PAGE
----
Military justice is to justice as military music is to music. Not the same. Not the same at all. Yes, it may have clashing cymbals and all the other trappings of a musical performance, like any stirring march, but there is something missing. A lot missing. Namely, music -- the kind that carries us along note by note, variation after variation, reaching for the heights, then plunging into the depths, or just lulling and soothing us till the next revelation.
At its best military justice, like military music, may only reveal the obvious. But even the obvious has to be spelled out for the military's lawheads by some higher authority. The way congressmen from
And that these soldiers deserve Purple Hearts -- whether that attack took place in the States or overseas, at
Now, at last, those wounded and killed in these acts of war are to receive Purple Hearts, and they and their families the modest benefits that come with the decoration. It's little enough recognition, and it's certainly taken long enough. It's a familiar enough story: When the country finds itself under attack, and the soldier is among the first to respond, he is cheered on. ("Nothing's too good for our boys!") But when the danger is past and nigh-forgotten, he becomes The Forgotten Man.
But an army of conscripts is less an army than a holding pen. Those of us taking ROTC at the
But the visits familiarized us with a lot more: the nature of a peacetime army in the doldrums. The air was heavy with the presence of young men in rumpled fatigues who wanted to be anywhere but there. The language was thick with profanities, the boredom inescapable. Time hung heavy. It was as close to the atmosphere of a prison or an ante-bellum plantation dependent on slave labor as any of us ever wanted to come.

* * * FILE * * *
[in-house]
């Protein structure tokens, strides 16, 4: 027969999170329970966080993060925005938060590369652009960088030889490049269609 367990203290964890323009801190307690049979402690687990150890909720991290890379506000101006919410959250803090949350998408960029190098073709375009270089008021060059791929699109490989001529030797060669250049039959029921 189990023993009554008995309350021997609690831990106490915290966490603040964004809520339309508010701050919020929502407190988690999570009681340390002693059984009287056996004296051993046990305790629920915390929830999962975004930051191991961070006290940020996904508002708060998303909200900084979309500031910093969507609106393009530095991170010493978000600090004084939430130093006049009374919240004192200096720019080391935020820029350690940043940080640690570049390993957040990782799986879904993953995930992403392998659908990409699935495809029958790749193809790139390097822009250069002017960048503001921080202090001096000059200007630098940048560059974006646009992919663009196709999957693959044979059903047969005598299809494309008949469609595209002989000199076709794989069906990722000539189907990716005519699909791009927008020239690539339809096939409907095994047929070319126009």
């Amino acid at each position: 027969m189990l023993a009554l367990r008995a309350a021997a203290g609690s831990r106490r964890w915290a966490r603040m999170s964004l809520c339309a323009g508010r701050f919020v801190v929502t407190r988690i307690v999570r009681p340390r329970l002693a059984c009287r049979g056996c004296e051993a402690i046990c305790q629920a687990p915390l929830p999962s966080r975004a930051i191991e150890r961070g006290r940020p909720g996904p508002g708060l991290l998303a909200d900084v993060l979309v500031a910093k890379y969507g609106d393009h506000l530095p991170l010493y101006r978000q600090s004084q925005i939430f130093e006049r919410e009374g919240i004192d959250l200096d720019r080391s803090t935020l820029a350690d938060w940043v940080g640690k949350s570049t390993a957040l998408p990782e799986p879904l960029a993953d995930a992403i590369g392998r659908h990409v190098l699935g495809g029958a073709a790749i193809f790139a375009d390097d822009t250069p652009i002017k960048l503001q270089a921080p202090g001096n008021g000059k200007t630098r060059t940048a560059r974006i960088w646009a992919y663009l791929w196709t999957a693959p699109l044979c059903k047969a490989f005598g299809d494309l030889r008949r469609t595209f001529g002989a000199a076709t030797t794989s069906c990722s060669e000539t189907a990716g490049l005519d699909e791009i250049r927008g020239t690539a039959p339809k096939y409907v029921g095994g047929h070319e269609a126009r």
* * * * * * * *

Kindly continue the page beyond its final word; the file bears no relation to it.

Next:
Yes, the country needed a professional army, a proud and proficient force ready to respond when needed -- and it finally got one. But we also created a great divide between those who have served in uniform and those who wouldn't know a howitzer from a ukelele.
That division was going to be avoided by preserving the principle of universal military service, so that professional soldiers would be backed up by the Reserves or
If democracy means an equal sharing of burdens, then an American democracy only some of us are willing to defend has become a sham. Fathers who once had to serve in the military now have children who wouldn't think of doing so. There is a word for that development in a republic: decadence.
Our leaders never seem to miss an opportunity to praise our brave soldiers, posing for photo-ops with wounded heroes, and effusive in their praise for the military. Yet presidents like
The old colonel in charge of recruiting students for the
The citizen-soldier has become the rare exception in American politics. (See Cottton, Tom, Capt.,
Yes, the country needs a professional army, but its members need to have their service recognized, respected, honored. ... Instead, in these cases out of
With the awarding of these Purple Hearts a measure of justice, however small and however long delayed, has been achieved. Let us here and now resolve that no other soldiers -- nor their families -- will ever be treated so shabbily again.